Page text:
Higher Taxes, Smoke-Free Policies Are Reducing Smoking in Moms-to-Be
Impact of state spending on tobacco control not as clear, scientists report in the American Journal of Preventive Medicine
San Diego, CA, June 5, 2012 – It’s estimated that almost 23% of women enter pregnancy as smokers and more than half continue to smoke during pregnancy, leading to excess healthcare costs at delivery and beyond. In one of the first studies to assess smoking bans and taxes on cigarettes, along with the level of tobacco control spending, researchers have found that state tobacco control policies can be effective in curbing smoking during pregnancy, and in preventing a return to smoking within four months on average, after delivery. The results were published online today in advance of the July issue of the American Journal of Preventive Medicine.
“This is one of the first studies of pregnant women’s smoking in the new era of more restrictive state tobacco control policies,” says lead investigator E. Kathleen Adams, PhD, Department of Health Policy and Management, Emory University. “We found that a $1.00 increase in cigarette taxes increases the quit rate among pregnant women from 44.1% to 48.9%, a sizable effect. Moreover, tax policies appear to be effective in keeping these women from relapsing in the first few months postpartum, and the implementation of a full workplace smoke-free policy also increases quits.”
Researchers from Emory University and the Centers for Disease Control and Prevention examined cigarette smoking among 225,445 women with live births from 2000-2005 in 29 states plus New York City. Data on smoking status (pre-pregnancy smoking; quitting during pregnancy; and remaining quit 4 months after delivery) were merged with cigarette price data, including federal, state, and local cigarette excise taxes, data on state tobacco control spending for the period, and the existence of full or partial bans of worksite or restaurant smoking.
Investigators determined that a $1.00 increase in taxes and prices increases the probability of quitting by the last three months of pregnancy by 4.8 percentage points. The probability of having sustained nonsmoking four months after delivery is increased by 4.2 percentage points or from 21.3% to 25.5%, with a $1.00 increase in real taxes. A full ban on smoking at private worksites increased the probability of quitting smoking during pregnancy by 4-5 percentage points.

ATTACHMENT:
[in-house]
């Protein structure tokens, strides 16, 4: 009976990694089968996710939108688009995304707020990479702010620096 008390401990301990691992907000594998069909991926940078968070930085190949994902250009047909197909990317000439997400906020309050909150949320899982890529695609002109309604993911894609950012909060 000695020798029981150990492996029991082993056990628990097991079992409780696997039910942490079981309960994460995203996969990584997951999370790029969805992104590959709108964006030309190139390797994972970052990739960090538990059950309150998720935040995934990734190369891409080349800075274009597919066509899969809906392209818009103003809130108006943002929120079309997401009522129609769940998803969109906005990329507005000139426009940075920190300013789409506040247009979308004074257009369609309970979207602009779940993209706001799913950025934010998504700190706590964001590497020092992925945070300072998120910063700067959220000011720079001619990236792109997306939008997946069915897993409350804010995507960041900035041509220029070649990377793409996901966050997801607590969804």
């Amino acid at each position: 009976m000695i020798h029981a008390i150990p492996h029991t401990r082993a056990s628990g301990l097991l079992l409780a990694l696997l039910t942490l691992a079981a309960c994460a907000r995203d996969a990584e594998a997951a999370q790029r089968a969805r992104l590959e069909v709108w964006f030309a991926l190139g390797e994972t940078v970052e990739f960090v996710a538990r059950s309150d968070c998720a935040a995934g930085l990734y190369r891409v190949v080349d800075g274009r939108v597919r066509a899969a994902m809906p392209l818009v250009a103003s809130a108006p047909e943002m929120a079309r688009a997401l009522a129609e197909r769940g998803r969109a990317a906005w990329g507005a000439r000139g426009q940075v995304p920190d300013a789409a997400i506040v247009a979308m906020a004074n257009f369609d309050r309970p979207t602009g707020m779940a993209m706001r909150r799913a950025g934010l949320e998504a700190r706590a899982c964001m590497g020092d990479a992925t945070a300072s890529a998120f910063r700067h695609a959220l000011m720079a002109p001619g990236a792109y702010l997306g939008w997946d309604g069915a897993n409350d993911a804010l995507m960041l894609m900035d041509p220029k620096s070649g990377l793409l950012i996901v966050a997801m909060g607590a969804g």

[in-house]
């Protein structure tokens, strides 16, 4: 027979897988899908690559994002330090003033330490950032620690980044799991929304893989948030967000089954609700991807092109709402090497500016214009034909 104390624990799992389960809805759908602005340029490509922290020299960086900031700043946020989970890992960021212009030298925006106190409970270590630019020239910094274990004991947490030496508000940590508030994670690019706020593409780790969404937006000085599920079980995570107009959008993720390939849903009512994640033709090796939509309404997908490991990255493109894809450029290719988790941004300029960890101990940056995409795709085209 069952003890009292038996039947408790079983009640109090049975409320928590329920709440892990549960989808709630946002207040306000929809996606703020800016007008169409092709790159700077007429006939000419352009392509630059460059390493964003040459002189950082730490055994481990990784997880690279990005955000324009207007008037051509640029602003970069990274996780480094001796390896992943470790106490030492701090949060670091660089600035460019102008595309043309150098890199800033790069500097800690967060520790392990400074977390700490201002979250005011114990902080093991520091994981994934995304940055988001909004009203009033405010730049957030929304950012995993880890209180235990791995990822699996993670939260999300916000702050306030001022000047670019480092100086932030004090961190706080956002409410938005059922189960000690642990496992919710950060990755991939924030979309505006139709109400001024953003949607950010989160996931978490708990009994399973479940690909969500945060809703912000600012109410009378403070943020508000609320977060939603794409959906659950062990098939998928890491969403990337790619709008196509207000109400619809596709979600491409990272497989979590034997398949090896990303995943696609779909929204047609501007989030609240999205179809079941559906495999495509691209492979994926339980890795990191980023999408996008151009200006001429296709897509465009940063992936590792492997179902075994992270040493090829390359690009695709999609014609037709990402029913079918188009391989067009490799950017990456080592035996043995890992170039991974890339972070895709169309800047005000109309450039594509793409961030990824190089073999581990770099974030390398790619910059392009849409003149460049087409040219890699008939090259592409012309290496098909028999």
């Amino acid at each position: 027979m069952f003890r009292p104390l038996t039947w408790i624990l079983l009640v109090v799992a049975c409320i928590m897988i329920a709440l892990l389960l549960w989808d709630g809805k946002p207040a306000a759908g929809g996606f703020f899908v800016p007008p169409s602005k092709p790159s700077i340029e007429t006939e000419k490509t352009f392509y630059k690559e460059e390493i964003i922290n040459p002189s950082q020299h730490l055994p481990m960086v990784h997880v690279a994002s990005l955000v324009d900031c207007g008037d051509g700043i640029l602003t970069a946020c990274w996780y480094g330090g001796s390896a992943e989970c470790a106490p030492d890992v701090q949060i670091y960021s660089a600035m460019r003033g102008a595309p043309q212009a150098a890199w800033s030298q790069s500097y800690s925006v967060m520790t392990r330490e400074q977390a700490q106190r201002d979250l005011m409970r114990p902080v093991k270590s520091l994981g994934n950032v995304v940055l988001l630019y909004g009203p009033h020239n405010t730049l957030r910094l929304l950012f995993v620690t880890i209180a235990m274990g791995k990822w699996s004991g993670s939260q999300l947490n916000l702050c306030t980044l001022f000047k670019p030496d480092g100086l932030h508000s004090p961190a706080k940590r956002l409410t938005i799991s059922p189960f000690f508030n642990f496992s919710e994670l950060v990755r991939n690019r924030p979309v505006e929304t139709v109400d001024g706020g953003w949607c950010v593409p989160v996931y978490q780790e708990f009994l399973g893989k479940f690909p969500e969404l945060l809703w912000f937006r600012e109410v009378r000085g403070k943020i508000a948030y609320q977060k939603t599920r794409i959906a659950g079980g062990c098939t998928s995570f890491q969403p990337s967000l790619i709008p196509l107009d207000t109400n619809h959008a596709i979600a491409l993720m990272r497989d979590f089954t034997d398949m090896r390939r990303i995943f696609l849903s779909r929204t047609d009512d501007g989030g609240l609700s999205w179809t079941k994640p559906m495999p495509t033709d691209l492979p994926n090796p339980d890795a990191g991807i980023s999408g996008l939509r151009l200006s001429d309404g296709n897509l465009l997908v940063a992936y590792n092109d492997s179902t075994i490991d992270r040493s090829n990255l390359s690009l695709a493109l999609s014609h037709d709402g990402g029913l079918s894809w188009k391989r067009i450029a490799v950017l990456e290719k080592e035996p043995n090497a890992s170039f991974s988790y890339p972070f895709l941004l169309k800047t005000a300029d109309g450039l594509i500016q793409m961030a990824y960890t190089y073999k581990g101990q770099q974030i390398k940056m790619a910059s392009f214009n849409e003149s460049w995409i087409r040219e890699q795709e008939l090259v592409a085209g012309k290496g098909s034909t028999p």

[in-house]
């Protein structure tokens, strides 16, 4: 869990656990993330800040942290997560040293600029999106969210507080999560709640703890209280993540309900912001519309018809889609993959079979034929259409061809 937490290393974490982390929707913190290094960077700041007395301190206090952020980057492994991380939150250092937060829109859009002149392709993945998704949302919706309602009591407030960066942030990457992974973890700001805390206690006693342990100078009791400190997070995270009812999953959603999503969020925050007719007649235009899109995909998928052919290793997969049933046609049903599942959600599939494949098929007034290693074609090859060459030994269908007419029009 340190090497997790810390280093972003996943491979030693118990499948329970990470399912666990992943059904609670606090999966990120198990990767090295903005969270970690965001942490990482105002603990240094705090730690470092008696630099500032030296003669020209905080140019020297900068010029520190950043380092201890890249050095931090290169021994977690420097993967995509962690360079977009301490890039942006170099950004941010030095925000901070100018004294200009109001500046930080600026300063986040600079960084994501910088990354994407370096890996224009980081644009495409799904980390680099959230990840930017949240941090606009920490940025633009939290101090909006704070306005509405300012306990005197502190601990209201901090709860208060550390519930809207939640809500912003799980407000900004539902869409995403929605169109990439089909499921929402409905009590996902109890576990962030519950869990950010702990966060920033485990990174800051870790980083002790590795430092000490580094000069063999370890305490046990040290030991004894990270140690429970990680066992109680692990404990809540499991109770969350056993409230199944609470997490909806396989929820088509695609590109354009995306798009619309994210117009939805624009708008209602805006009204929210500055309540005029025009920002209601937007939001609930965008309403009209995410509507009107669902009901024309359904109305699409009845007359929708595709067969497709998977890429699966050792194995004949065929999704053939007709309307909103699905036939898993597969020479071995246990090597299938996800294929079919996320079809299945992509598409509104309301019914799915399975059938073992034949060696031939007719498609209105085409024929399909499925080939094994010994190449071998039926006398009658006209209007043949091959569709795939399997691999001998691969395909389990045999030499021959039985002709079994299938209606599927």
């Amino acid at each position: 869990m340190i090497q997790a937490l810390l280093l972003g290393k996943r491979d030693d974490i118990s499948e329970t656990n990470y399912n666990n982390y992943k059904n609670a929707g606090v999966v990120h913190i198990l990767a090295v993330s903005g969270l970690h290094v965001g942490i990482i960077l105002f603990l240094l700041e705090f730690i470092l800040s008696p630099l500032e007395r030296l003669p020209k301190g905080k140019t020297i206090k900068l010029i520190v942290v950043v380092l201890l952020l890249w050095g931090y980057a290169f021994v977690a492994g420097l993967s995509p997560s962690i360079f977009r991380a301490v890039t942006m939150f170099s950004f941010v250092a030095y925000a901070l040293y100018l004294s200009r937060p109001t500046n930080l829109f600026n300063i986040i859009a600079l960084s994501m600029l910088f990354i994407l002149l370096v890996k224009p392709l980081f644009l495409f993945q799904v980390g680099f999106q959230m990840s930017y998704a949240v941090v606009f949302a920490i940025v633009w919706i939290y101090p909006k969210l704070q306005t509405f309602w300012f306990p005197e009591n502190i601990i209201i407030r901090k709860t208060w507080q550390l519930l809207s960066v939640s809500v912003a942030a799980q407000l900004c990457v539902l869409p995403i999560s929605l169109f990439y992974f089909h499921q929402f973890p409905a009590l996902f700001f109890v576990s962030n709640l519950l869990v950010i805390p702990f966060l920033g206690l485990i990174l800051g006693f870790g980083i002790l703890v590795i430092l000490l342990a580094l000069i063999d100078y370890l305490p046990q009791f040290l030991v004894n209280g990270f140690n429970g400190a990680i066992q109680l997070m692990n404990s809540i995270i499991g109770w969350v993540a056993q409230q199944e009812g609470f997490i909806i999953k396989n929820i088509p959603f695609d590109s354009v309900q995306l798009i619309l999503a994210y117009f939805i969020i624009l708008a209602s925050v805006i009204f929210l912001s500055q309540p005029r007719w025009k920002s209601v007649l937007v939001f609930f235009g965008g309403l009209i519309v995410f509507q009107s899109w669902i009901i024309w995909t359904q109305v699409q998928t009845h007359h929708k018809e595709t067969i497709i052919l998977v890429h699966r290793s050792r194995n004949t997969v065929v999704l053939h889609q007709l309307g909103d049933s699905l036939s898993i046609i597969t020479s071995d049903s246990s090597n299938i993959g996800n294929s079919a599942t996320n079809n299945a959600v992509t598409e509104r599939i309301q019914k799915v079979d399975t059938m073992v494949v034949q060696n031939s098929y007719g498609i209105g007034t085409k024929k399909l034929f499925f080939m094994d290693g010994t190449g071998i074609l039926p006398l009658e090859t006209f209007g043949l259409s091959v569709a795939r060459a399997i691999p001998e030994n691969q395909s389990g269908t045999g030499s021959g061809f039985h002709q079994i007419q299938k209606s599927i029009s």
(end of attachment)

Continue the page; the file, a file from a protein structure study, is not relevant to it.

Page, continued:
The findings did not indicate that cumulative tobacco control spending affects smoking among pregnant women. “Insignificant results on tobacco control spending may indicate that such spending needs to reach a minimum threshold recommended by the Centers for Disease Control and Prevention,” notes Dr. Adams. “If additional tobacco tax revenues were used by states to support implementation of smoke-free and other effective policies, then tax policy could have additional effects on prevalence of smoking and in turn, help improve birth outcomes, and reduce healthcare costs at delivery.”
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Notes for editors
“Reducing Prenatal Smoking: The Role of State Policies,” by E.K. Adams, PhD, S. Markowitz, PhD, V. Kannan, MPH, P.M. Dietz, DrPH, MPH, V.T. Tong, MPH, A.M. Malarcher, PhD, MSPH (DOI: 10.1016/j.amepre.2012.02.030). It appears in the American Journal of Preventive Medicine, Volume 43, Issue 1 (July 2012), published by Elsevier.
Full text of the article is available to credentialed journalists upon request; contact Beverly Lytton at +1 858 534 9340 oreAJPM@ucsd.edu. Journalists wishing to interview the study authors may contact Kathleen Adams at +1 404 759 4400 or firstname.lastname@example.org or Sara Markowitz at +1 404 712 8167 or email@example.com.
About the American Journal of Preventive Medicine
The American Journal of Preventive Medicine ( www.ajpm-online.net) is the official journal of The American College of Preventive Medicine ( www.acpm.org) and the Association for Prevention Teaching and Research ( www.aptrmweb.org). It publishes articles in the areas of prevention research, teaching, practice and policy. Original research is published on interventions aimed at the prevention of chronic and acute disease and the promotion of individual and community health. The journal features papers that address the primary and secondary prevention of important clinical, behavioral and public health issues such as injury and violence, infectious disease, women's health, smoking, sedentary behaviors and physical activity, nutrition, diabetes, obesity, and alcohol and drug abuse. Papers also address educational initiatives aimed at improving the ability of health professionals to provide effective clinical prevention and public health services. The journal also publishes official policy statements from the two co-sponsoring organizations, health services research pertinent to prevention and public health, review articles, media reviews, and editorials.
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